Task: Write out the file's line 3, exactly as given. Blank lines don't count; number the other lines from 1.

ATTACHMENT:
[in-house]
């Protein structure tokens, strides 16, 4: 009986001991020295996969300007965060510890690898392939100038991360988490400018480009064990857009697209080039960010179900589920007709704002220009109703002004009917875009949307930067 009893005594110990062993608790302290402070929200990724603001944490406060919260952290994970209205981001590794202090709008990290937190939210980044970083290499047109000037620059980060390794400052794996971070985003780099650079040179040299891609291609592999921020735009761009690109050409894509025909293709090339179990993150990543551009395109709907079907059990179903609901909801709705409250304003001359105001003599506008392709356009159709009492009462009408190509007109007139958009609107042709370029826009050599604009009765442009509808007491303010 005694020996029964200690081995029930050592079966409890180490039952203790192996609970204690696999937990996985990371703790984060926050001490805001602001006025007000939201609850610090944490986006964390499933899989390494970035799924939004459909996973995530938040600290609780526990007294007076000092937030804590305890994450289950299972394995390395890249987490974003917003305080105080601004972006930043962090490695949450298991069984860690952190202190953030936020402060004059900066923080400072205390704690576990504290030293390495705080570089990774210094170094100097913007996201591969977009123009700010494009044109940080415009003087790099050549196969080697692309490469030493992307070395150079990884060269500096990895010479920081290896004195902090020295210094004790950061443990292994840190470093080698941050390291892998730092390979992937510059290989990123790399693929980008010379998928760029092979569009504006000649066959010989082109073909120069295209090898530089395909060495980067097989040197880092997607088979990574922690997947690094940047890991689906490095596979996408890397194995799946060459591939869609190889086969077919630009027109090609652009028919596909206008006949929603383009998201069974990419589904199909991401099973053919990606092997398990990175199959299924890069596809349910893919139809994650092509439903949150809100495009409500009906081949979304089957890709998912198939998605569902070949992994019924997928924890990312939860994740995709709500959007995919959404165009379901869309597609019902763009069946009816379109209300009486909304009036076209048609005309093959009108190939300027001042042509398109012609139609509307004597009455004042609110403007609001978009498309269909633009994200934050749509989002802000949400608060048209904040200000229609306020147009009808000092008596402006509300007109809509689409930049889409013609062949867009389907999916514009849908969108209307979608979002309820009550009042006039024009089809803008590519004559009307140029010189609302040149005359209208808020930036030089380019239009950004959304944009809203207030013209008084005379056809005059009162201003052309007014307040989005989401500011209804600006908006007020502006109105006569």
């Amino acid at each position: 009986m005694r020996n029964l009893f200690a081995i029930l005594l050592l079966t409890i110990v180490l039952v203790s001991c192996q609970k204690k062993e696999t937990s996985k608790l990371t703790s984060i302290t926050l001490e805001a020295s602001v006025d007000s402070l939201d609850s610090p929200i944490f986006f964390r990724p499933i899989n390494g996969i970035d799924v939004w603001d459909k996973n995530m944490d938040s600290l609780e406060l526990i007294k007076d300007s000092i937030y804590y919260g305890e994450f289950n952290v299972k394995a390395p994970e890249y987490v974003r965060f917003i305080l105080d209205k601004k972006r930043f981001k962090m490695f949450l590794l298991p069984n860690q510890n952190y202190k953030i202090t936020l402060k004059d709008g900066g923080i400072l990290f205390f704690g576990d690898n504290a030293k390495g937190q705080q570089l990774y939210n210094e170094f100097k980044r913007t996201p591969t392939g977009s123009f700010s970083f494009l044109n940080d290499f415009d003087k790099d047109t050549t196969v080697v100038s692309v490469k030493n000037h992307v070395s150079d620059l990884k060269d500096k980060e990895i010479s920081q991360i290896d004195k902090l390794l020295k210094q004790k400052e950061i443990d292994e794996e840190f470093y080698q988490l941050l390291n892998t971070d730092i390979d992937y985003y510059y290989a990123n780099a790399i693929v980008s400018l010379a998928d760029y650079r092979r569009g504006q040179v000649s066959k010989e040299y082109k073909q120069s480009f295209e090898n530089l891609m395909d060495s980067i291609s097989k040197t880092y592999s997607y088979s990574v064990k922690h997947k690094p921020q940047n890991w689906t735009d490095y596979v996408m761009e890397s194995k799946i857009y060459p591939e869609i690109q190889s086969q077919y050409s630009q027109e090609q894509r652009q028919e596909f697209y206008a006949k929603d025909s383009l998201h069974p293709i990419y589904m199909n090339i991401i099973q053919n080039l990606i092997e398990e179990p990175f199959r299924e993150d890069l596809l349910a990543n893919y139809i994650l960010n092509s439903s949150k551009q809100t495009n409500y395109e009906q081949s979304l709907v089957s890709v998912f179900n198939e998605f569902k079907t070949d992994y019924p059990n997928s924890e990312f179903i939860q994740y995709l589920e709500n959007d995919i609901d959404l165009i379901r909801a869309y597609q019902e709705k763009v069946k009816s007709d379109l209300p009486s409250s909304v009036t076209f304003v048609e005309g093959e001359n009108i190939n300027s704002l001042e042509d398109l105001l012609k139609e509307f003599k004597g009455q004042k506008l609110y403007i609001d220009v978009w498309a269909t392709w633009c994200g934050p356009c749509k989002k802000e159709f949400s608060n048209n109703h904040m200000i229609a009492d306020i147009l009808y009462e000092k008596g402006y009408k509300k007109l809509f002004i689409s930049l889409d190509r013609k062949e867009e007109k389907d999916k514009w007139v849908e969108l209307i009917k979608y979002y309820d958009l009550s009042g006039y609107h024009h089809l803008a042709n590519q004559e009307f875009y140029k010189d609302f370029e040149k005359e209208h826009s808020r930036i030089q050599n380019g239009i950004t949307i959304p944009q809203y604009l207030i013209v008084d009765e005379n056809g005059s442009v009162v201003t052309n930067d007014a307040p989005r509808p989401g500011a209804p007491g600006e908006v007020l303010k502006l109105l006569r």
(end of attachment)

């Amino acid at each position: 009986m005694r020996n029964l009893f200690a081995i029930l005594l050592l079966t409890i110990v180490l039952v203790s001991c192996q609970k204690k062993e696999t937990s996985k608790l990371t703790s984060i302290t926050l001490e805001a020295s602001v006025d007000s402070l939201d609850s610090p929200i944490f986006f964390r990724p499933i899989n390494g996969i970035d799924v939004w603001d459909k996973n995530m944490d938040s600290l609780e406060l526990i007294k007076d300007s000092i937030y804590y919260g305890e994450f289950n952290v299972k394995a390395p994970e890249y987490v974003r965060f917003i305080l105080d209205k601004k972006r930043f981001k962090m490695f949450l590794l298991p069984n860690q510890n952190y202190k953030i202090t936020l402060k004059d709008g900066g923080i400072l990290f205390f704690g576990d690898n504290a030293k390495g937190q705080q570089l990774y939210n210094e170094f100097k980044r913007t996201p591969t392939g977009s123009f700010s970083f494009l044109n940080d290499f415009d003087k790099d047109t050549t196969v080697v100038s692309v490469k030493n000037h992307v070395s150079d620059l990884k060269d500096k980060e990895i010479s920081q991360i290896d004195k902090l390794l020295k210094q004790k400052e950061i443990d292994e794996e840190f470093y080698q988490l941050l390291n892998t971070d730092i390979d992937y985003y510059y290989a990123n780099a790399i693929v980008s400018l010379a998928d760029y650079r092979r569009g504006q040179v000649s066959k010989e040299y082109k073909q120069s480009f295209e090898n530089l891609m395909d060495s980067i291609s097989k040197t880092y592999s997607y088979s990574v064990k922690h997947k690094p921020q940047n890991w689906t735009d490095y596979v996408m761009e890397s194995k799946i857009y060459p591939e869609i690109q190889s086969q077919y050409s630009q027109e090609q894509r652009q028919e596909f697209y206008a006949k929603d025909s383009l998201h069974p293709i990419y589904m199909n090339i991401i099973q053919n080039l990606i092997e398990e179990p990175f199959r299924e993150d890069l596809l349910a990543n893919y139809i994650l960010n092509s439903s949150k551009q809100t495009n409500y395109e009906q081949s979304l709907v089957s890709v998912f179900n198939e998605f569902k079907t070949d992994y019924p059990n997928s924890e990312f179903i939860q994740y995709l589920e709500n959007d995919i609901d959404l165009i379901r909801a869309y597609q019902e709705k763009v069946k009816s007709d379109l209300p009486s409250s909304v009036t076209f304003v048609e005309g093959e001359n009108i190939n300027s704002l001042e042509d398109l105001l012609k139609e509307f003599k004597g009455q004042k506008l609110y403007i609001d220009v978009w498309a269909t392709w633009c994200g934050p356009c749509k989002k802000e159709f949400s608060n048209n109703h904040m200000i229609a009492d306020i147009l009808y009462e000092k008596g402006y009408k509300k007109l809509f002004i689409s930049l889409d190509r013609k062949e867009e007109k389907d999916k514009w007139v849908e969108l209307i009917k979608y979002y309820d958009l009550s009042g006039y609107h024009h089809l803008a042709n590519q004559e009307f875009y140029k010189d609302f370029e040149k005359e209208h826009s808020r930036i030089q050599n380019g239009i950004t949307i959304p944009q809203y604009l207030i013209v008084d009765e005379n056809g005059s442009v009162v201003t052309n930067d007014a307040p989005r509808p989401g500011a209804p007491g600006e908006v007020l303010k502006l109105l006569r």